Every animal has a unique character, yes, but when it comes to kittens, it is formed very early on and doesn’t change much during the years. So, if you see a troublemaker with a heavy case of zoomies, don’t just write it off as excess kitten energy. What you see is what you’ll get.

Mixed Breed Cat Types

In this section, we will present you with a list of most common mixed breed types. Of course, this is only a rough guide since these moggies come in all possible shapes, colors, and patterns. One thing they all have in common is good health and a long lifespan, typically between 15 and 18 years.

#1: Domestic Shorthair Cats

Domestic shorthair cat

The most common cat in the world. Domestic shorthairs come in all possible varieties of eye and coat color and patterns. They also come in many different shapes and sizes, from tiny to giant, and from lean to almost round-shaped.

They are generally considered to be low maintenance and easy to groom, with heavy seasonal shedding.

#2: Domestic Medium-Haired Cats

Domestic Medium-Haired Cat

These cats are usually medium-sized and heavily built. Their character can be anything from playful and rambunctious to calm and gentle.

Although it’s hard to speak in general, medium-haired cats are usually very strongly built and tend to enjoy rough play. If you notice this in your kitten, make sure to be consistent in discouraging it. Proper and early socialization is the key to a harmonious relationship, so make sure to introduce your kitten to kids, adults, and other animals as early as possible.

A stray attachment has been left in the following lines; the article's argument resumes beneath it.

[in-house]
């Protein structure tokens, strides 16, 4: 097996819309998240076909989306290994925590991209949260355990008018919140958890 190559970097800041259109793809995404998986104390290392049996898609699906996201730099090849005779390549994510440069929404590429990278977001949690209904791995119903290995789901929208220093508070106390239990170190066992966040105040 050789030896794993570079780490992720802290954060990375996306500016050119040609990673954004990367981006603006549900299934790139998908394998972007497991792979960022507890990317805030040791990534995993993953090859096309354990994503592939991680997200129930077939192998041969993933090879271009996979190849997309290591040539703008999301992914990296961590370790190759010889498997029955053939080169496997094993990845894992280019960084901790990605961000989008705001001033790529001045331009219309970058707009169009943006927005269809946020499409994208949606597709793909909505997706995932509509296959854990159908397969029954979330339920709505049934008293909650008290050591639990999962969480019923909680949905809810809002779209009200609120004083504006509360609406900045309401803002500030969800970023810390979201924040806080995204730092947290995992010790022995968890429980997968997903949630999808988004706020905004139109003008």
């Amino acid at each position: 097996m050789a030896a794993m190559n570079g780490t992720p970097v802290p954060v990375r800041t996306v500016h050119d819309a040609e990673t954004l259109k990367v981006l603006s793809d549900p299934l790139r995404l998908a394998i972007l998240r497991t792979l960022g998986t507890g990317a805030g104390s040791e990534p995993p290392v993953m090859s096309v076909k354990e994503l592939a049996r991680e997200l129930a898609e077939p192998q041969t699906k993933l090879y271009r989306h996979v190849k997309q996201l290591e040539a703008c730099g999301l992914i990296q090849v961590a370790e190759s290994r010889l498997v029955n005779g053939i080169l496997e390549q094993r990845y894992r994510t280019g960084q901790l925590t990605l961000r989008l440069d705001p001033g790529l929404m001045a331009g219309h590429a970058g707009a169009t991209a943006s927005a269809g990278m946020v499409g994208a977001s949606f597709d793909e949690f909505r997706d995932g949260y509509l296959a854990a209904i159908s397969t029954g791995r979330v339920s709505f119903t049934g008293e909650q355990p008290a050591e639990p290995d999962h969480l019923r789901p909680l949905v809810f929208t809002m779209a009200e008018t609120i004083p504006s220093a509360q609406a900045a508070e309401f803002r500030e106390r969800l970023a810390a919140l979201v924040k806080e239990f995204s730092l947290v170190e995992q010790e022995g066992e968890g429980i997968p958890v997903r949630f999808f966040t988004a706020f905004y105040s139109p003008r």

See Also: How to Socialize a Cat

#3: Domestic Longhair Cats

Domestic Longhair Cat

Longhairs usually have some purebred ancestry. Whether you care about your cat’s lineage or not, you should know that longhairs need a bit more maintenance than the average cat. Yes, their coat is absolutely fabulous, but to keep it that way, you need to brush at least twice a week.

Every long coat is different—it can have two or three layers varying in thickness and quality.

If you’re adopting a longhair cat, it is a good idea to visit a groomer just to get some professional advice. A good groomer will give you valuable advice about types of brushes, frequency of grooming sessions, and a few tips and tricks on how to keep the fur from matting.

#4: Tabby Cats

Tabby Cat

Probably the most common type of mixed breed cats in the world. They come in grey, brown, yellow, and red, with different combinations of stripes, dots, and swirls. Sometimes they have white markings on the chest, chin, forehead, and paws. The tail of a tabby is covered in rings, and they often have a necklace pattern on the chest.

Some tabbies have a look that’s almost wild, and no wonder—it is speculated that the first domestic cat looked very similar to the tabbies we know today. This type also varies a lot in size and personality, although a lot of people say that tabbies are generally good-natured and very social. They are also very energetic cats, so be prepared for daily play sessions.

#5: Tuxedo Cats

Tuxedo Cat lying

Clad in black and white, tuxedo cats are one of the most popular types in the world. The coat pattern often resembles a tuxedo, which gives these cats a very special appearance and exceptional elegance. On top of that, their fur is very silky and shiny—no wonder tuxedo cats are in high demand!

They usually have a white blaze across the chest, white “socks,” and white markings on the forehead and nose. The tuxedos are usually very mischievous and highly intelligent. They love to play fetch and hide and seek. Many owners of tuxedo cats tell us that they are a one human cat, giving all their love and affection to that one special family member.